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Comparative Health Care: The United States and Japan

Comparative Health Care: The United States and Japan

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Comprehensive Unit
84 pages
Grade Level: High School – Community College
Published 2004

This curriculum unit helps to make pertinent information about health care accessible to secondary school students. "Personal and Community Health" is a key section of the National Science Education Standards. One of the standards specifically notes that "personal goals, peer and social pressures, ethnic and religious beliefs, and understanding of biological consequences can all influence decisions about health practices." In addition, one of the National School Health Education Standards focuses on how one's cultural background influences health. To help students understand the importance of these standards, this curriculum unit introduces students to several of the key issues surrounding health care. These issues are bioethics, aging, and health care systems. A great deal of controversy surrounds these issues, and this controversy is illuminated in this unit through case studies of the United States and Japan.

Lesson One, Exploring Bioethical Issues in a Cross-Cultural Context: Brain Death and Organ Transplantation in the United States and Japan, introduces students to ethical considerations surrounding the issues of brain death and organ transplantation in the United States and Japan. Using case studies from both countries, students will explore how medical, social, cultural, and legal definitions of death vary between and within these nations. This lesson will encourage students to understand both the biological processes causing brain death as well as the ethical debates surrounding it. Students planning careers in medical and legal fields may be especially interested in the topics addressed by this lesson.

Lesson Two, Understanding Population Change: A Case Study of the Aging Society in the United States and Japan, introduces students to issues surrounding the aging of society in the United States and Japan. Specifically, students will learn why and how each society is undergoing demographic change, and the ways in which each country is attempting to address the needs of its older citizens. The class will also be introduced to the concept of futures studies through this lesson. Students interested in pursuing careers in health care, public policy, social work, and statistics may be especially interested in the topics addressed by this lesson.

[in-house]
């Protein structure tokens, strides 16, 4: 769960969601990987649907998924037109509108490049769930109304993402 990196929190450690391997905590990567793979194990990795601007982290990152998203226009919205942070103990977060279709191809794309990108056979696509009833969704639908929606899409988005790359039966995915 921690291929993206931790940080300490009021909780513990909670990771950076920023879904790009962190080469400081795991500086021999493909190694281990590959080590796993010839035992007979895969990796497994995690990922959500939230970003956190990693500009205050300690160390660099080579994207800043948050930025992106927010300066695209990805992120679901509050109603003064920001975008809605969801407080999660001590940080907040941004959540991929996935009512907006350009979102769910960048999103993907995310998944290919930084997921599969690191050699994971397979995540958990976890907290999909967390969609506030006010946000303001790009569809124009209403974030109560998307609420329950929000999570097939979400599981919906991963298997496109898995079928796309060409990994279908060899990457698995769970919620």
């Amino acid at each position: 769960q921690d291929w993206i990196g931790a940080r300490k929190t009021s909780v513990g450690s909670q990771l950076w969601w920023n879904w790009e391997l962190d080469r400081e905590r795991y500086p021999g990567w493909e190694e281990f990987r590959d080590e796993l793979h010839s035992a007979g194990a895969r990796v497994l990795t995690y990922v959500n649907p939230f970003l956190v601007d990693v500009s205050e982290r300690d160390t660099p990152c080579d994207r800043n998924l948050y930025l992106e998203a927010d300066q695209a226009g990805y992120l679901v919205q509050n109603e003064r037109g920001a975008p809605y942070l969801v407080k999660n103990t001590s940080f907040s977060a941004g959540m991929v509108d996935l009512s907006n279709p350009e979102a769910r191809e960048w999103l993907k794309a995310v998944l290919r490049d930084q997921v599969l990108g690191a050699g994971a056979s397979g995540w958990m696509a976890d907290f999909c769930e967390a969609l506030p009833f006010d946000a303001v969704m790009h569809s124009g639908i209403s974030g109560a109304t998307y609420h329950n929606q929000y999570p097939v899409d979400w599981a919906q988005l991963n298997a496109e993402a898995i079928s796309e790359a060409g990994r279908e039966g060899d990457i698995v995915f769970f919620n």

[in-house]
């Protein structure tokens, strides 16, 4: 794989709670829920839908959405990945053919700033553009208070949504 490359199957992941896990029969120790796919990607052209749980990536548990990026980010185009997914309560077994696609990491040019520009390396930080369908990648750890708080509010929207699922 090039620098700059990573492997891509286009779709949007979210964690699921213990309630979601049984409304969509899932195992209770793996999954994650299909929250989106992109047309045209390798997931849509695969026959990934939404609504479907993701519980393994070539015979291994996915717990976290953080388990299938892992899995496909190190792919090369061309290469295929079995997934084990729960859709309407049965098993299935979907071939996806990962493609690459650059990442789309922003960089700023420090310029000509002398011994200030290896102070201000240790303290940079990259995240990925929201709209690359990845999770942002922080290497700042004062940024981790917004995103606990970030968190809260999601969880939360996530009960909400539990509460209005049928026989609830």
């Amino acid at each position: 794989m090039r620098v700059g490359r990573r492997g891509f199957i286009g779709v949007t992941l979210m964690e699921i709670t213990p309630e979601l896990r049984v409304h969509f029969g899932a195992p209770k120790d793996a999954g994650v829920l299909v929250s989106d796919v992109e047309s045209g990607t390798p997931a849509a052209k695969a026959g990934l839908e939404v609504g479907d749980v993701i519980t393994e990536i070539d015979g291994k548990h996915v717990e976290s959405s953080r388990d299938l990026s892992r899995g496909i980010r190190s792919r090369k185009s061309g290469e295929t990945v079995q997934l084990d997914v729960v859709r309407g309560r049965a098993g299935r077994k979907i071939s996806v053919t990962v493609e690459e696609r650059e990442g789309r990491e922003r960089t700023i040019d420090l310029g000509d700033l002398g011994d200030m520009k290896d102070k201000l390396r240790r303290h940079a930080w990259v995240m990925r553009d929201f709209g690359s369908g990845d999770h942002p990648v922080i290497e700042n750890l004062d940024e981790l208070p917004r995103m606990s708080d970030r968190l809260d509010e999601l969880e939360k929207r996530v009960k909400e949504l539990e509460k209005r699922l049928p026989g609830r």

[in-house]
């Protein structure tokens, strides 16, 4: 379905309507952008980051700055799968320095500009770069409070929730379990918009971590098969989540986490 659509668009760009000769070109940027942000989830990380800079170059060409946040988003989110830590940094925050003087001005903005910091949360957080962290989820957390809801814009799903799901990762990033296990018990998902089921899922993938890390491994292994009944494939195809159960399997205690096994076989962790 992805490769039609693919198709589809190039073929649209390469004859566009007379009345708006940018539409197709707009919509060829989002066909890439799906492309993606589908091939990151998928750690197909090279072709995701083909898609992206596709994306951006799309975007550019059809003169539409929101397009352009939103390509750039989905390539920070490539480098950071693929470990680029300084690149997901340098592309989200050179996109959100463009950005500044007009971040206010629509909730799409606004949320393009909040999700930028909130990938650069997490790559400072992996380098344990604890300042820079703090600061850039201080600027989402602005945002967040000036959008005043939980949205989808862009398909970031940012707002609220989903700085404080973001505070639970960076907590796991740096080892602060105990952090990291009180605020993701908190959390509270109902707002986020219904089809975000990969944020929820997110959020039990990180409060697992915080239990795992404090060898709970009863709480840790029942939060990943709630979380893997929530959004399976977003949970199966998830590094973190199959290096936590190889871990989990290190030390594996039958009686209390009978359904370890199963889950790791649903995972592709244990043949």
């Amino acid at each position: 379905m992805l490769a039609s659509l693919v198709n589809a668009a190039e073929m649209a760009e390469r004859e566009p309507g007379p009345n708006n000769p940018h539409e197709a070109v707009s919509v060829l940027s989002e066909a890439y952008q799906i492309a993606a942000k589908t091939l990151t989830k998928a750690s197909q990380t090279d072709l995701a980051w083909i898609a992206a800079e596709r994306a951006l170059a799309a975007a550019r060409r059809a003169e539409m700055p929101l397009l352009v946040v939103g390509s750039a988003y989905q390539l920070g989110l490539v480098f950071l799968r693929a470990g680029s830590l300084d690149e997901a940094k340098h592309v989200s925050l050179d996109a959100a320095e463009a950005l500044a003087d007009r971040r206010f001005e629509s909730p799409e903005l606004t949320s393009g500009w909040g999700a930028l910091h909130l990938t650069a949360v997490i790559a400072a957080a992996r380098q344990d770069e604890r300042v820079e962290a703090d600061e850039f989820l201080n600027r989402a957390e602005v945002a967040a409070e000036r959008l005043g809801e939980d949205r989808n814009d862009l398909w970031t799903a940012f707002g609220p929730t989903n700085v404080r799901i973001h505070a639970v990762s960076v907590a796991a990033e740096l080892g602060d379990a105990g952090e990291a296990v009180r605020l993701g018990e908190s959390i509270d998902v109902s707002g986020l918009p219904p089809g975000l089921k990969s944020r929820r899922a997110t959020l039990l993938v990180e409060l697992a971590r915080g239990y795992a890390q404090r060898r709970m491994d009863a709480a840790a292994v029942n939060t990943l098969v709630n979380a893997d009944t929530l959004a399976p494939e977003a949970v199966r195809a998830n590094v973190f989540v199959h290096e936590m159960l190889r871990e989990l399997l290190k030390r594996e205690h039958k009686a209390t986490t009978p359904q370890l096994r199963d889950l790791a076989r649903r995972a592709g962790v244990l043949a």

Lesson Three, Health Care Systems: The United States and Japan, introduces students to key issues surrounding health care systems in both countries. While health insurance is an important part of a health care system, it is only one of many dimensions. A health care system goes beyond insurance, covering aspects such as how hospitals and doctors are organized and paid, and the roles played by private industry and government. Perhaps most importantly, health care systems create incentives for all parties involved. As students will learn, incentives are often central to understanding the behavior of doctors, patients, and governments. Students interested in pursuing careers in health care, public policy, social work, and statistics may be especially interested in the topics addressed by this lesson.

Unit Goals

Each of the three lessons in this curriculum unit has specific learning objectives listed. The following are larger goals for the curriculum unit as a whole. In this curriculum unit, students will:

  • explore bioethical issues in a cross-cultural context;
  • learn about issues surrounding aging societies;
  • be introduced to health care systems; and
  • learn about insurance.